Will ‘affordable housing’ ever come to intransigent communities

(Page 2 of 3)

Even Town Councilman Anthony Santino, who chaired the meeting in the absence of Supervisor Kate Murray, and had issued a statement 11 days earlier, along with Murray, saying, “We believe the proposal does not fit with the character of the neighborhood, and is wrong for Harbor Isle,” touched on the theme, without actually coming out against renters.

“Harbor Isle is one of the loveliest places in Hempstead Town, or anywhere else for that matter,” the statement, which was in the form of a letter sent to residents on Nov. 1, began. “Part of the charm and character of this hamlet is the people who live in the bedroom community. It’s a great place to live and raise a family, and we are committed to helping neighbors maintain this unique residential identity that is part and parcel of this jewel in the crown of Hempstead Town. Accordingly, we want to share some information on our efforts to preserve the integrity and allure of Harbor Isle.”

The town, however, has a covenant on the books that limits the number of rental units in housing developments to 10 percent of the total number of units to be built. The board refused to lift that covenant, effectively killing the plan.

Some of those at the meeting, where the formal vote was taken to keep the covenant in place, were ecstatic at the decision.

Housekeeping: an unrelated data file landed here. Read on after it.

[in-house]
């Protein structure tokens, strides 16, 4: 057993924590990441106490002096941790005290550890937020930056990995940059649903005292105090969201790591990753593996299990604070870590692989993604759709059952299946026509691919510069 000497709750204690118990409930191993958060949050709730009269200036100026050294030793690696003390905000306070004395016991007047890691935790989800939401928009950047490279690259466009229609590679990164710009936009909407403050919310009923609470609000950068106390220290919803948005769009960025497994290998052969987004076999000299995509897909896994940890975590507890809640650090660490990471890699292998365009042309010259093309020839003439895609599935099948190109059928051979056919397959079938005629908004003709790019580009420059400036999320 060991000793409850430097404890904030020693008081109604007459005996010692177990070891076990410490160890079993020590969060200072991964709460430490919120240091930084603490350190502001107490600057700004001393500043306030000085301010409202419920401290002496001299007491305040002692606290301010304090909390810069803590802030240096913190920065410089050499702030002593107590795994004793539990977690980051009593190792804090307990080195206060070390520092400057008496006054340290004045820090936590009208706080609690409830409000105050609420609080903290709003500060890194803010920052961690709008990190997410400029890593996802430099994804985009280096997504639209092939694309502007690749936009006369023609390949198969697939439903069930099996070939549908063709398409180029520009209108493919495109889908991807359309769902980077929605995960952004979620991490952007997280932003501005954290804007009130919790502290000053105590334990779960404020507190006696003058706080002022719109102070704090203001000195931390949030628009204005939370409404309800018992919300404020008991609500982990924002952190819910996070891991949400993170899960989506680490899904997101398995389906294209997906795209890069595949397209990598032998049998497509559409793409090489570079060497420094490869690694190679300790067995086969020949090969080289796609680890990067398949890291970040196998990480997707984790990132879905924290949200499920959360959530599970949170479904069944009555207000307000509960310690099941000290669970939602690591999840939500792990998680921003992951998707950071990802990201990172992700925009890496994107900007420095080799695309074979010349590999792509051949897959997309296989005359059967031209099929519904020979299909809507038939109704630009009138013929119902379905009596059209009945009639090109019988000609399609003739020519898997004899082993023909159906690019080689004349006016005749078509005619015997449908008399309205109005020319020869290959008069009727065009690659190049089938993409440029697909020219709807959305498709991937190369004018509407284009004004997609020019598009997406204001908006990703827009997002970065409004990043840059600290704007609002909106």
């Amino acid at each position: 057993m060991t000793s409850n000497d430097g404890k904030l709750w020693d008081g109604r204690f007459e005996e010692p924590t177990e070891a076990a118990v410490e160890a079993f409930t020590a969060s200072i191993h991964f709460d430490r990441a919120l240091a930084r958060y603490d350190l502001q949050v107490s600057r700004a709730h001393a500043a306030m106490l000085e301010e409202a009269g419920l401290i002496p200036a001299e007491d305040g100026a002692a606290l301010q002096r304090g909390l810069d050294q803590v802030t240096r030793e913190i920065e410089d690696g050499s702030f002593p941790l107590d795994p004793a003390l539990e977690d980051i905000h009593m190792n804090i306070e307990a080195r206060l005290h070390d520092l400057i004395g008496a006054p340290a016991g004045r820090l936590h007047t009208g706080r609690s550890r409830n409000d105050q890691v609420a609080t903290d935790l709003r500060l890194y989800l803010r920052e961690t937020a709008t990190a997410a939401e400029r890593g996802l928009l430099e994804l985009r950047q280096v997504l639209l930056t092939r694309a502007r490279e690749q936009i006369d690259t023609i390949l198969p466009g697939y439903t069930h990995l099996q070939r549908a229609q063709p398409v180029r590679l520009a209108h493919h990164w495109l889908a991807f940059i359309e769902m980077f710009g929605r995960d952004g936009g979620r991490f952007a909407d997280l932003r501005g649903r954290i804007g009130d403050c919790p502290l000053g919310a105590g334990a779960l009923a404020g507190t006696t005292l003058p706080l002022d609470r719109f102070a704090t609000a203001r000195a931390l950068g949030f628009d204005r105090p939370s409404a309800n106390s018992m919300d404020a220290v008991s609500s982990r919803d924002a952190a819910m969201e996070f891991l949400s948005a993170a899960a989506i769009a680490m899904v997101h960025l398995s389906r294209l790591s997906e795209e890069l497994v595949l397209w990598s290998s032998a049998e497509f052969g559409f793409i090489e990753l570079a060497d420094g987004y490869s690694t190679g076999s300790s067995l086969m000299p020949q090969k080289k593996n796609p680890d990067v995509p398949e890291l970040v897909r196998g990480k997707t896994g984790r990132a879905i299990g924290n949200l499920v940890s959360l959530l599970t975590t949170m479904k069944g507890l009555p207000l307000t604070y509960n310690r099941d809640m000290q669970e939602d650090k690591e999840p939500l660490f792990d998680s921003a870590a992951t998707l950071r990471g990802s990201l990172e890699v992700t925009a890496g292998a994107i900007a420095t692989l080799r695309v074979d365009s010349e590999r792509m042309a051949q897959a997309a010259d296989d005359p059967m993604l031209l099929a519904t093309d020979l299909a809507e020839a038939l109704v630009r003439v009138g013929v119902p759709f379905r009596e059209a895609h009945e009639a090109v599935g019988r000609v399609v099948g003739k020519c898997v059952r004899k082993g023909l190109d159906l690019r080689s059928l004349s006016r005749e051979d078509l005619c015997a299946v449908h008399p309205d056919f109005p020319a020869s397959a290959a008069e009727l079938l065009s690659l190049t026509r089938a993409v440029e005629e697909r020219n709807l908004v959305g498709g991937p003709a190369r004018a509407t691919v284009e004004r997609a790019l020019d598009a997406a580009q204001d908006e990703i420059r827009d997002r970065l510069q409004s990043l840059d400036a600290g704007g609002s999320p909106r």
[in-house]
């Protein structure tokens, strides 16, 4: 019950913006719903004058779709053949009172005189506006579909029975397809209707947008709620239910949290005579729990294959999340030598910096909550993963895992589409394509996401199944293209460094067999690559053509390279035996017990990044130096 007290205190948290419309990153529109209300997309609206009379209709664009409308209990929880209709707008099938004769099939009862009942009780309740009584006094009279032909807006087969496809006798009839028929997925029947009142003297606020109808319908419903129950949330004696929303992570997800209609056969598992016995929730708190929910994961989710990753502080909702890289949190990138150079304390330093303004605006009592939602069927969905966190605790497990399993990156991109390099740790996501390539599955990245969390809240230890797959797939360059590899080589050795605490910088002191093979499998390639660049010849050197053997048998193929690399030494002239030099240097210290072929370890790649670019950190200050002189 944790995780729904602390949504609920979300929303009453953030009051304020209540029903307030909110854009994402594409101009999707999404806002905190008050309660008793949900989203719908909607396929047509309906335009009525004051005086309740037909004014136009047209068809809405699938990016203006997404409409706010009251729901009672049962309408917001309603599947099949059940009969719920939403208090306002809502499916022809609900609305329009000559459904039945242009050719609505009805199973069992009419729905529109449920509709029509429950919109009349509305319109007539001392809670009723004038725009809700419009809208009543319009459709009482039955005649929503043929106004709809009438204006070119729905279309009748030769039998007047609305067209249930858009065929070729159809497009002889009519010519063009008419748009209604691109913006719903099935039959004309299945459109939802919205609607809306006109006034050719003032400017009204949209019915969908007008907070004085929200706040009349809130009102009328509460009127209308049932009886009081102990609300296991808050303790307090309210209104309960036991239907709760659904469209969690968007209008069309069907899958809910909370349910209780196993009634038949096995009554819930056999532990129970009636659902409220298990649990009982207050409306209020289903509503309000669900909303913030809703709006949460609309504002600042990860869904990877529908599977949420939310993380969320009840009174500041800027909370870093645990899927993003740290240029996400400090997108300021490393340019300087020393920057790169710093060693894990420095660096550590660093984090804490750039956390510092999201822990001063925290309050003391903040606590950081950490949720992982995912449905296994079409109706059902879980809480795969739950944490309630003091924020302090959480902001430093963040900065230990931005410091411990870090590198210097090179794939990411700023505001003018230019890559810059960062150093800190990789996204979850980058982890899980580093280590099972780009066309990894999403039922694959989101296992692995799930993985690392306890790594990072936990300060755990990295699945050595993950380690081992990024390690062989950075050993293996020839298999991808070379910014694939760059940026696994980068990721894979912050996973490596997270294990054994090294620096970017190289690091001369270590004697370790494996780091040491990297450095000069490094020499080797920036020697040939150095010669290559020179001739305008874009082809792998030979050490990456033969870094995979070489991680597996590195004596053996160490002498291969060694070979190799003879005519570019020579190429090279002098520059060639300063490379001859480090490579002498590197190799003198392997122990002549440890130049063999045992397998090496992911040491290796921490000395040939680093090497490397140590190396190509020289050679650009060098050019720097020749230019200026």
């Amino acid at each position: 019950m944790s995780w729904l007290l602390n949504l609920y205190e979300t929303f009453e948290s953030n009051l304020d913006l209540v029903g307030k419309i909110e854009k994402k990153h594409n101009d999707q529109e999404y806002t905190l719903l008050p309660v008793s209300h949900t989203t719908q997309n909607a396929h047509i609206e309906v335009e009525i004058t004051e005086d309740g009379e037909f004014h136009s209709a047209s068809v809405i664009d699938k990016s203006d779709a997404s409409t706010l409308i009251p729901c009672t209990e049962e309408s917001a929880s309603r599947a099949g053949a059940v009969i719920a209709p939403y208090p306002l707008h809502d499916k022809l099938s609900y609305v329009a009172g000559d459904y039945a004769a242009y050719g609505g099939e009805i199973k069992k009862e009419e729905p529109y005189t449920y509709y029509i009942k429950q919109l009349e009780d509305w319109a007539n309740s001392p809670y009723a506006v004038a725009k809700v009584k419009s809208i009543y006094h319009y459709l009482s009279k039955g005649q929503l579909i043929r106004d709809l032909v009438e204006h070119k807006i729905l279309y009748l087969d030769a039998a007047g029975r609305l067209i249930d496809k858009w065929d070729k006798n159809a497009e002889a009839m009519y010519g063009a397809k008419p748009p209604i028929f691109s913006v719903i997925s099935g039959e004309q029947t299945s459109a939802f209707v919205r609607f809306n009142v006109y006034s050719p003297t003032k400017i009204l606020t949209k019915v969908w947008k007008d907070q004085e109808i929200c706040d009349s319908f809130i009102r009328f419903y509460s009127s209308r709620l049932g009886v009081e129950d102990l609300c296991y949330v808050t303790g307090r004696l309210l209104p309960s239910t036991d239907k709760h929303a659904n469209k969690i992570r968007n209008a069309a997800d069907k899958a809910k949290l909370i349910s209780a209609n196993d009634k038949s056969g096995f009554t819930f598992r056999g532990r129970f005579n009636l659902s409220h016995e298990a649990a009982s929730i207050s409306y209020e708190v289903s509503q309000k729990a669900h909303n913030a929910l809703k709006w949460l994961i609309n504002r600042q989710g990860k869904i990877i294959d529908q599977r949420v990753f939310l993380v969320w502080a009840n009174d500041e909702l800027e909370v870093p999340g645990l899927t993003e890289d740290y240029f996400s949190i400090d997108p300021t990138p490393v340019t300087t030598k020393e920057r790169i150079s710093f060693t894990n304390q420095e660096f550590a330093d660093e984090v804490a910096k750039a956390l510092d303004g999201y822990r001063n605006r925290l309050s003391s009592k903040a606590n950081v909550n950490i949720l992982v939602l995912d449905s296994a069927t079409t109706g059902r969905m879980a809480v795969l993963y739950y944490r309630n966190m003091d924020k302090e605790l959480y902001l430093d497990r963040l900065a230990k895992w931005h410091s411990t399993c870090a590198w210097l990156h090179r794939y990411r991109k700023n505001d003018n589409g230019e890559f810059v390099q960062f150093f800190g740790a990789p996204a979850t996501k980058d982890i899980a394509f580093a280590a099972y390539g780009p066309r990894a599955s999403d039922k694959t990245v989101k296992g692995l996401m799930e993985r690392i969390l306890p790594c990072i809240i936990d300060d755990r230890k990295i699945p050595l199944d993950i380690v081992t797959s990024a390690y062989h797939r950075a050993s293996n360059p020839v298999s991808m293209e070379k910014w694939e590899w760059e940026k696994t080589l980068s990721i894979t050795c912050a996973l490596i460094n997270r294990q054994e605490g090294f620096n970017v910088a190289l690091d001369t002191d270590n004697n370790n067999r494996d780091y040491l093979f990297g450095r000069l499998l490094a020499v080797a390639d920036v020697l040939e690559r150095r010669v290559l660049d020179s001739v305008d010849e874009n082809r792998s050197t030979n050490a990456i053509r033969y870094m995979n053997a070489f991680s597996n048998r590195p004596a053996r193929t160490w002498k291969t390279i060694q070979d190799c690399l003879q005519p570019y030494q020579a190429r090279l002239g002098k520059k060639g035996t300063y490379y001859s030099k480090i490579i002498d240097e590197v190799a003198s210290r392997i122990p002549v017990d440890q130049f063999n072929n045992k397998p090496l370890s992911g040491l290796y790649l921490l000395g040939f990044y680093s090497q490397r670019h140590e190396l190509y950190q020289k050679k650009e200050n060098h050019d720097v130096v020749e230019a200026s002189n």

Harbor Isle resident and community activist Mark Tannenbaum spoke out against the project at the October hearing, arguing that the plan would increase the community’s population by a third and would bring in renters, who, he argued, “would have no roots in the community and would not care about its quality of life.”

Tannenbaum sat in the front row at last week’s meeting, cheered when Santino, who represents the community, announced the decision. “I knew what the decision had to be,” he said after the meeting. “I still had to be here to show my support. You never know what’s going to happen when politics is concerned. This is a big win for the Harbor Isle community.”

A woman who said she had lived in Harbor Isle for 40 years but declined to be identified, added that she had heard that the plan was going to fail, but she had to hear it for herself. “I’ve been waiting for a long time to hear what Santino said,” she told the Herald.

Page 2 / 3